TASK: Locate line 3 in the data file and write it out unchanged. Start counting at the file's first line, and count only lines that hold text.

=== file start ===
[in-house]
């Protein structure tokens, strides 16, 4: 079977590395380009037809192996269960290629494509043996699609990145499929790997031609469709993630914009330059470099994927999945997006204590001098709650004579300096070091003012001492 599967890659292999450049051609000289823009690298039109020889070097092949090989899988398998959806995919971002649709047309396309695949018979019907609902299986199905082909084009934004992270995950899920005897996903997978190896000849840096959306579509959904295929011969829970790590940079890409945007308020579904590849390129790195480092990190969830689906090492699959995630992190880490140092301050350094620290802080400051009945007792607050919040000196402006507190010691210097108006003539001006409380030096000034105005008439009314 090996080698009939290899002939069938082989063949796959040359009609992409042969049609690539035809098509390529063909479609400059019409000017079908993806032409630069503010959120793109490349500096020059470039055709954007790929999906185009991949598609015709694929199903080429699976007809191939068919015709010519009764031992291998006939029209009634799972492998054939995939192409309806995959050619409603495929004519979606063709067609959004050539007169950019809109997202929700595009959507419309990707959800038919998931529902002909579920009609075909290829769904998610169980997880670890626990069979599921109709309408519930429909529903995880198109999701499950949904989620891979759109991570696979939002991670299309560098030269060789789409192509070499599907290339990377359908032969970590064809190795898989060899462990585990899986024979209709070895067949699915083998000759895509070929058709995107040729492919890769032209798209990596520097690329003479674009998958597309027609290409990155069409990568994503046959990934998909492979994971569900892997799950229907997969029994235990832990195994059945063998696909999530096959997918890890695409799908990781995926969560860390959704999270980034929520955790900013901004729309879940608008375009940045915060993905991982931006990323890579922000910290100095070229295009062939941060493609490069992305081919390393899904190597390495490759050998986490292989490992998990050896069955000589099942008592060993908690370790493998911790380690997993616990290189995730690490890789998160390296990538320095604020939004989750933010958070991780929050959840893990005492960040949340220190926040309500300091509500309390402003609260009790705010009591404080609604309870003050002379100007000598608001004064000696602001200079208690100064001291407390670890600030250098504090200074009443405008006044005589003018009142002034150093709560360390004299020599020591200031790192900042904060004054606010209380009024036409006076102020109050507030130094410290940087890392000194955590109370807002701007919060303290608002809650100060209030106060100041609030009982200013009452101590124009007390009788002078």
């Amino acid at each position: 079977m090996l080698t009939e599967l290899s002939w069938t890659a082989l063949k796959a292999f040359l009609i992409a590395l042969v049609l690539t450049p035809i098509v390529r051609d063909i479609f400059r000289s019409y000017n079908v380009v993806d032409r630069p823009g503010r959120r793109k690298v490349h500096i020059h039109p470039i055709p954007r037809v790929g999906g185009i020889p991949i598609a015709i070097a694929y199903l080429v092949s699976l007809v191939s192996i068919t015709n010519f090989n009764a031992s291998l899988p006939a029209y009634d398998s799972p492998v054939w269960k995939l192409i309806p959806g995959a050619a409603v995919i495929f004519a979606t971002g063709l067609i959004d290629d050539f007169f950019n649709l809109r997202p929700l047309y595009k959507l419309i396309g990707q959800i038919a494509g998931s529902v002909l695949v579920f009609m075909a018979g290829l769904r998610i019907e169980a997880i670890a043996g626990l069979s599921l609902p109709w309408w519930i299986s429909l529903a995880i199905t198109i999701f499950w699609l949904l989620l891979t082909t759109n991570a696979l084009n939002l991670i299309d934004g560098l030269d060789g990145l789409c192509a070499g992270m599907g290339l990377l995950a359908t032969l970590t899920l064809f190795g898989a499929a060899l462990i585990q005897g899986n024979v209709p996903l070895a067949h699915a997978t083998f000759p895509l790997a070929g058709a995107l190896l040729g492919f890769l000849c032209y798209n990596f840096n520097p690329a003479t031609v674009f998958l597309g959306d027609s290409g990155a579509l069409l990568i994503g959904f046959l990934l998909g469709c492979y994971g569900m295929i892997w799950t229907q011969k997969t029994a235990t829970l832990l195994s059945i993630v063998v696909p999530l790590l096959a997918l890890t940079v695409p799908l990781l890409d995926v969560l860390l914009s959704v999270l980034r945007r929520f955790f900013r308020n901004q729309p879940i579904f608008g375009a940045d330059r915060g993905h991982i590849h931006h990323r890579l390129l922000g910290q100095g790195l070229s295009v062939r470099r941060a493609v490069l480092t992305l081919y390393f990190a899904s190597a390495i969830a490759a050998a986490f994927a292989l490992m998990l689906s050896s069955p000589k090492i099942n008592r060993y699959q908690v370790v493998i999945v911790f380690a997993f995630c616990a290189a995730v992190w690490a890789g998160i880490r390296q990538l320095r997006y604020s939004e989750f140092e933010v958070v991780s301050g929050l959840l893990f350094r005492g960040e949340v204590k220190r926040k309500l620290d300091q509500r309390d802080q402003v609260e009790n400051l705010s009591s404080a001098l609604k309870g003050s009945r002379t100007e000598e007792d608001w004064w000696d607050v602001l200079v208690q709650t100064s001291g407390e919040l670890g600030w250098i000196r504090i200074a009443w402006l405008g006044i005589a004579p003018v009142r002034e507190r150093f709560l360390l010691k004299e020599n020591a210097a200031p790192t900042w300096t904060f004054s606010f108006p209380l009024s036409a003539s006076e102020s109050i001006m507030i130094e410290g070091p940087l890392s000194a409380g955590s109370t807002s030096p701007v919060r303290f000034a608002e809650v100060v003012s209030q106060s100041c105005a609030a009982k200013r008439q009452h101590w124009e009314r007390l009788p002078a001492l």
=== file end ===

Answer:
């Amino acid at each position: 079977m090996l080698t009939e599967l290899s002939w069938t890659a082989l063949k796959a292999f040359l009609i992409a590395l042969v049609l690539t450049p035809i098509v390529r051609d063909i479609f400059r000289s019409y000017n079908v380009v993806d032409r630069p823009g503010r959120r793109k690298v490349h500096i020059h039109p470039i055709p954007r037809v790929g999906g185009i020889p991949i598609a015709i070097a694929y199903l080429v092949s699976l007809v191939s192996i068919t015709n010519f090989n009764a031992s291998l899988p006939a029209y009634d398998s799972p492998v054939w269960k995939l192409i309806p959806g995959a050619a409603v995919i495929f004519a979606t971002g063709l067609i959004d290629d050539f007169f950019n649709l809109r997202p929700l047309y595009k959507l419309i396309g990707q959800i038919a494509g998931s529902v002909l695949v579920f009609m075909a018979g290829l769904r998610i019907e169980a997880i670890a043996g626990l069979s599921l609902p109709w309408w519930i299986s429909l529903a995880i199905t198109i999701f499950w699609l949904l989620l891979t082909t759109n991570a696979l084009n939002l991670i299309d934004g560098l030269d060789g990145l789409c192509a070499g992270m599907g290339l990377l995950a359908t032969l970590t899920l064809f190795g898989a499929a060899l462990i585990q005897g899986n024979v209709p996903l070895a067949h699915a997978t083998f000759p895509l790997a070929g058709a995107l190896l040729g492919f890769l000849c032209y798209n990596f840096n520097p690329a003479t031609v674009f998958l597309g959306d027609s290409g990155a579509l069409l990568i994503g959904f046959l990934l998909g469709c492979y994971g569900m295929i892997w799950t229907q011969k997969t029994a235990t829970l832990l195994s059945i993630v063998v696909p999530l790590l096959a997918l890890t940079v695409p799908l990781l890409d995926v969560l860390l914009s959704v999270l980034r945007r929520f955790f900013r308020n901004q729309p879940i579904f608008g375009a940045d330059r915060g993905h991982i590849h931006h990323r890579l390129l922000g910290q100095g790195l070229s295009v062939r470099r941060a493609v490069l480092t992305l081919y390393f990190a899904s190597a390495i969830a490759a050998a986490f994927a292989l490992m998990l689906s050896s069955p000589k090492i099942n008592r060993y699959q908690v370790v493998i999945v911790f380690a997993f995630c616990a290189a995730v992190w690490a890789g998160i880490r390296q990538l320095r997006y604020s939004e989750f140092e933010v958070v991780s301050g929050l959840l893990f350094r005492g960040e949340v204590k220190r926040k309500l620290d300091q509500r309390d802080q402003v609260e009790n400051l705010s009591s404080a001098l609604k309870g003050s009945r002379t100007e000598e007792d608001w004064w000696d607050v602001l200079v208690q709650t100064s001291g407390e919040l670890g600030w250098i000196r504090i200074a009443w402006l405008g006044i005589a004579p003018v009142r002034e507190r150093f709560l360390l010691k004299e020599n020591a210097a200031p790192t900042w300096t904060f004054s606010f108006p209380l009024s036409a003539s006076e102020s109050i001006m507030i130094e410290g070091p940087l890392s000194a409380g955590s109370t807002s030096p701007v919060r303290f000034a608002e809650v100060v003012s209030q106060s100041c105005a609030a009982k200013r008439q009452h101590w124009e009314r007390l009788p002078a001492l």